I am a college student and I am learning to become a teacher. I am taking a special education class at the moment and I am supposed to interview parents who have children with special needs. I hope this is not inappropriate, but I was wondering if anyone would be willing to answer some questions I have.
Thanks for your help!
Here are some of my questions if that helps:
What's your child's disability? When was your child diagnosed? Did it take long to find the right diagnosis? When did you first suspect that your child has a disability? How did you get information on the subject? Who helped (school? Doctor? Friends? Online communities? Other?)? Did you feel like your child's school was helpful or did you want more help? Does your child's disability impact his/her school achievement? What other aspects of your child's life were impacted? What's the hardest part about having a child with a disability? How did your child's disability impact your family?
You are welcome to answer any or all of these questions or/and add whatever you think is important (Either private message or on here). I would really appreciate your help. I am very interested in the topic.
Hello. Thank you for being interested in the parent's perspective. I am happy to hear that you, as a future teacher, are interested. I am not the best person to answer your questions - I hope some other mamas here will chime in with the specifics. My experience with diagnosis and the school system was generally negative. No formal therapy was helpful with YoungSon, but he is thriving today. I have no clue if his diagnosis of ASD was accurate - he has "outgrown" all the symptoms that were so serious 10 years ago. We did not fit into any of the behavioral programs that were offered, and ended up declining the whole system. This does not mean that I think all approaches are useless - I know that for some kids the traditional programs are a godsend.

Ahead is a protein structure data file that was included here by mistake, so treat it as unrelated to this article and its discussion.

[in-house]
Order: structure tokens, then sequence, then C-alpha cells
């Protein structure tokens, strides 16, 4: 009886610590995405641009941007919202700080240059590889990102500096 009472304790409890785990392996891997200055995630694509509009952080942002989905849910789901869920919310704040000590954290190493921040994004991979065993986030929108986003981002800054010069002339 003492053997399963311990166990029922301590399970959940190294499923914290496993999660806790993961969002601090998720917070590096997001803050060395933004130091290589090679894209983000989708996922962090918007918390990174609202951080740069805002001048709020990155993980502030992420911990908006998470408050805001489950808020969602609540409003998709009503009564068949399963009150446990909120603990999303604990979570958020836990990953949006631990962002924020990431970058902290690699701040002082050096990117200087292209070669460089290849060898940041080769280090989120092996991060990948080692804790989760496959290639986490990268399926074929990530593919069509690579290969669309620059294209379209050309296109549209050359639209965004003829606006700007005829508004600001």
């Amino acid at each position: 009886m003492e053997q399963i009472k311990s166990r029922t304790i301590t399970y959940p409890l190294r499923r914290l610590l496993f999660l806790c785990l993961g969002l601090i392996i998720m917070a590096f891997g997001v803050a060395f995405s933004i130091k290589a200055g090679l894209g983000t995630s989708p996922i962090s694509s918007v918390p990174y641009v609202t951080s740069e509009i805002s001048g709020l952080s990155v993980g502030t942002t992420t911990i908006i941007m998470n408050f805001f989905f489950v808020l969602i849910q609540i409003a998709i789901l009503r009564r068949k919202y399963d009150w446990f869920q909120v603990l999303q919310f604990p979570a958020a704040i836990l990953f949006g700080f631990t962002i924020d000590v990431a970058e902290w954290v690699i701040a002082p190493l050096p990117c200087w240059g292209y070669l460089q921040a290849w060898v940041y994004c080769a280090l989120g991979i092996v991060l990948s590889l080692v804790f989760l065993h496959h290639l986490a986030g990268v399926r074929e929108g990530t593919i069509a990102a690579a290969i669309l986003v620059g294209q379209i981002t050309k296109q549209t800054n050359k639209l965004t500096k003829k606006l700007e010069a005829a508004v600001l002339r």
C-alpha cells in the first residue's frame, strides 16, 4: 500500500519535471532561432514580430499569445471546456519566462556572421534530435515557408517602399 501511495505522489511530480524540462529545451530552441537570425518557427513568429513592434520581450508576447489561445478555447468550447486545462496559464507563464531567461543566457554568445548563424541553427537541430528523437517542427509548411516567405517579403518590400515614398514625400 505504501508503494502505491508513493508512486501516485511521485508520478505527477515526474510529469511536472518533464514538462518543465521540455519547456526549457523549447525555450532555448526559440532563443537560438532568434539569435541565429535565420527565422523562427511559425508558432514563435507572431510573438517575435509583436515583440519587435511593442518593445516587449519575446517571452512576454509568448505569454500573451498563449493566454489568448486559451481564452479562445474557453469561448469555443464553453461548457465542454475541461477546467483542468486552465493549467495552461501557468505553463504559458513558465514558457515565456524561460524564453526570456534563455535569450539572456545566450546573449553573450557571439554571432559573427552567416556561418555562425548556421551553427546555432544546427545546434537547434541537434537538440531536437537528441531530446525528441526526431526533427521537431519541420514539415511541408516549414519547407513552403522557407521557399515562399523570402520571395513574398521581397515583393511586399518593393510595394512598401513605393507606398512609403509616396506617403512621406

The biggest message I would want to send to future special ed teachers is: please listen to the parents! We are the PhD level experts on our individual children. We are the ones with the vested interest in the long-term outcome of whatever you do. As dedicated as you are, you will only be with him for a year or two - I am the one with the lifetime interest. I don't mean this to minimize your dedication. We appreciate your sincere caring, and the education you bring to the team. But if we say that we have tried an approach (behavior charts, time-outs, more structure, whatever), and it isn't meaningful to our kid, please believe us.
I hope this conversation grows from some of the other folks here - I know my perspective is only mine. I admire that you are sincerely asking for the parents' perspective. Please listen to the veiwpoints of all who respond. We all have different opinions, but please trust that all are sincere.
Rhu - mother,grandmother,daughter,sister,friend-foster,adoptive,and biological;not necessarily in that order. Some of it's magic, some of it's tragic, but I had a good life all the way (Jimmy Buffet)
Thanks for your reply. That helps a lot! I am sure that it is difficult to have a child with a disability and I am sure that many teachers are not sensitive enough to the topic and some might not take parents as seriously as they should. Parents should be the number one priority, next to the child.
Thanks for your help!